Democratic Progressive Party (DPP) presidential candidate Frank Hsieh's (
The choice builds an atmosphere of unity and increases the momentum for the pan-green camp. There are at least eight reasons why Su's agreeing to be Hsieh's running mate increases the chance of the DPP winning the election.
First, Su has considerable influence thanks to his previous posts, not only inside the DPP, but across the country. This will win the DPP more votes, including those of many Hakka.
Second, Hsieh won the DPP primaries with only 44 percent of the votes, less than half, while Su won 33 percent. This means that they have the combined support of almost 80 percent of the party. Add to that the legislators, mayors and county commissioners who rooted for Su during the primaries, and it's obvious that a Hsieh-Su ticket will succeed in mobilizing the active help of regional pan-green leaders and party officials.
Third, Taipei County is Taiwan's biggest reservoir of votes, and it is predominantly pan-blue. But Su has been elected Taipei county commissioner twice, beating his opponent by 50,000 votes when he was elected for his second term. Consequently, the DPP might lose by only a small margin in Taipei County, or even win by a small margin, and this can contribute a lot to a pan-green victory.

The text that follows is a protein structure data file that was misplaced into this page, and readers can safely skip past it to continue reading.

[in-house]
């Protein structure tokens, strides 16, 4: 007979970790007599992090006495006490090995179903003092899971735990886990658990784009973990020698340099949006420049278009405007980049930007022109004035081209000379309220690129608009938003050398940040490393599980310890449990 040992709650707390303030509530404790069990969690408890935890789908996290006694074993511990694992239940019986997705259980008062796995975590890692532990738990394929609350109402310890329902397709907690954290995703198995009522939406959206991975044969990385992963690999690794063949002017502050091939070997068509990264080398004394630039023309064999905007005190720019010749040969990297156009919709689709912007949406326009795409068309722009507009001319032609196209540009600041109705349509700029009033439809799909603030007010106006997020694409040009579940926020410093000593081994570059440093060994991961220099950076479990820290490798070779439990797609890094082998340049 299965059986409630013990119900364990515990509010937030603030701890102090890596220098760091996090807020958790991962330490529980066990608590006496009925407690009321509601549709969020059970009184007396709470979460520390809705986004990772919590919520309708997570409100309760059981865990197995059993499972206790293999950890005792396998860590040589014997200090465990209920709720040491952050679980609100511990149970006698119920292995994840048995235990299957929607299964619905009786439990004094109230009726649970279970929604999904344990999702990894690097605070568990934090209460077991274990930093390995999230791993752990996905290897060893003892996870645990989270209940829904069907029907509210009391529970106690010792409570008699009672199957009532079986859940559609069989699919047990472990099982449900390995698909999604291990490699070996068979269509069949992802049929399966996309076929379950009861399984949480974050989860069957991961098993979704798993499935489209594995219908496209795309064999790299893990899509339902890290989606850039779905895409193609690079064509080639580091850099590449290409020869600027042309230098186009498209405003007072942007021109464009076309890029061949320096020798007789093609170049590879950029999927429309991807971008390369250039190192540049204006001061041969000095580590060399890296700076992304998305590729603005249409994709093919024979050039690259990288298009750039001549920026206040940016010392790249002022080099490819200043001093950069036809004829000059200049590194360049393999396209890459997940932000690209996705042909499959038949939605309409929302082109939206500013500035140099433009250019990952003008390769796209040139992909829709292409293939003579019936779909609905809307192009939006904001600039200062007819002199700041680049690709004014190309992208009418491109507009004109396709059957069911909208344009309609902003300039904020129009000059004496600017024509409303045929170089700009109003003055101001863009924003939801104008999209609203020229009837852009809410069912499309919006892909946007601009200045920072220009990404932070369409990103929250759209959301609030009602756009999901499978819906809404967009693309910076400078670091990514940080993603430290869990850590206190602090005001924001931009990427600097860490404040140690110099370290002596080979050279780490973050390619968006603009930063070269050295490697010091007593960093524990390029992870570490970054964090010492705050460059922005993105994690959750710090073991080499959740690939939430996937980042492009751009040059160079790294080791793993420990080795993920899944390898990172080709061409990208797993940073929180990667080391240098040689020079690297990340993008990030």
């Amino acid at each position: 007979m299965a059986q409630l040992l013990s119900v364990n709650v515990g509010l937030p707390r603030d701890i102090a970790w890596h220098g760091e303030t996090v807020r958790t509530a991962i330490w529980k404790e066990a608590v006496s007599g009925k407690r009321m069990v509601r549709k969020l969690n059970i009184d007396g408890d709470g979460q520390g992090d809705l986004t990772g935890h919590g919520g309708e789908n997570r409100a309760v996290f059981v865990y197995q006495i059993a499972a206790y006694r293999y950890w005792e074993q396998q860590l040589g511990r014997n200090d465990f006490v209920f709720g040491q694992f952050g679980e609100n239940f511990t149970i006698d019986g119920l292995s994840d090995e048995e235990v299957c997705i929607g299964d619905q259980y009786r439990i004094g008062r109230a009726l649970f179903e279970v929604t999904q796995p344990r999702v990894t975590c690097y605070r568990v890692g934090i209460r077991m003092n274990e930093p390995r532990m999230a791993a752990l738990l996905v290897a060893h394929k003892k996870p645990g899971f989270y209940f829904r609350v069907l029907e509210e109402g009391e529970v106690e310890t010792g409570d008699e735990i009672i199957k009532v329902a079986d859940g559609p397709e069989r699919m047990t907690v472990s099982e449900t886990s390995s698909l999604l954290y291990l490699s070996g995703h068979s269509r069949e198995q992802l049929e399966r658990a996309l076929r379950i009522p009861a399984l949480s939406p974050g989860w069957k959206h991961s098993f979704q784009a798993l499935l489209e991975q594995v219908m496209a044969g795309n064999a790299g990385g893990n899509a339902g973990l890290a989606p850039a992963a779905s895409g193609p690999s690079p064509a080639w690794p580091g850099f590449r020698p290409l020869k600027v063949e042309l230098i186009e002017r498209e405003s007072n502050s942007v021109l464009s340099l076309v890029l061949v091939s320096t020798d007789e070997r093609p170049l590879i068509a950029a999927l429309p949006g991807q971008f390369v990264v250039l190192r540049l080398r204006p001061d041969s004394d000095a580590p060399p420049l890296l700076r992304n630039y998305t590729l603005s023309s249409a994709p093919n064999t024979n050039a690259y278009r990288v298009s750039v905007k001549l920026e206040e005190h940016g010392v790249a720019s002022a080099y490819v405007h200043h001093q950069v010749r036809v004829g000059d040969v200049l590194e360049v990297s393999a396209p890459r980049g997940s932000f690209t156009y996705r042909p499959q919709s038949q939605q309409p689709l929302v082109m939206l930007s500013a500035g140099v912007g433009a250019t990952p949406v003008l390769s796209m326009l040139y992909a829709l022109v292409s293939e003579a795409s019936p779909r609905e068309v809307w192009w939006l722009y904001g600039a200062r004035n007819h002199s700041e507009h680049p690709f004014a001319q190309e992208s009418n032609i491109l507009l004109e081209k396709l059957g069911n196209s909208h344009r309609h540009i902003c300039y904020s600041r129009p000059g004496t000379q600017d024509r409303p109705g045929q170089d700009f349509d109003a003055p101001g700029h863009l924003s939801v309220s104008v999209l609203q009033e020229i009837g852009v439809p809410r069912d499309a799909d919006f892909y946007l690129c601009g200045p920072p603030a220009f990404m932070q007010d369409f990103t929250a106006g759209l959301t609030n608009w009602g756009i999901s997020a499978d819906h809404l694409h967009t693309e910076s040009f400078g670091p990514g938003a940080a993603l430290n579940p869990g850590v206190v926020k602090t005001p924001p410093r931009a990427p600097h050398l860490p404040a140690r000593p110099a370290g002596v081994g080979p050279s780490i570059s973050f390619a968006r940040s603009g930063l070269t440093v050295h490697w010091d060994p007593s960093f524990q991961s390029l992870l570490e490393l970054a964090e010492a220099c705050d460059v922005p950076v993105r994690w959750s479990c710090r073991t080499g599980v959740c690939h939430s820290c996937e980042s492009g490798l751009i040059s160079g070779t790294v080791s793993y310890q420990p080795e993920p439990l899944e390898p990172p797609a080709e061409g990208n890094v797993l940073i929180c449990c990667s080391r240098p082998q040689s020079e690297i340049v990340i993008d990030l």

Fourth, President Chen Shui-bian (
Fifth, with Su joining Hsieh, the pan-green camp's important newspapers and talk shows will be in line with the public opinion supporting them, and the media will be able to stir up the enthusiasm of pan-green voters.
Sixth, the fact that Hsieh and Su have joined forces can make up for the rift between factions caused by the party primaries. Yu's supporters are reasonable and will support the combination that has the best chance of winning. Thus, people who supported different candidates in the primaries can now unite, and together they will stand strong.
Seventh, I can already imagine a debate between the Chinese Nationalist Party's (KMT) wishy-washy Vincent Siew (蕭萬長) -- also a former premier -- and a strong Su. It will be like a high school student facing the school principal. It's obvious who will lose that debate, and Su will win the DPP some points here.
Eighth, at the time of the debates for the primaries, Su clearly opposed the "one China" framework in the Constitution, and emphasized that he is in favor of "one country on each side of the Taiwan Strait." Su's running for vice president will help promote the normalization of the country as a major election issue. It will move pan-green voters and lift their fighting spirit. Flying the "Taiwan" banner, the DPP will win next year's election.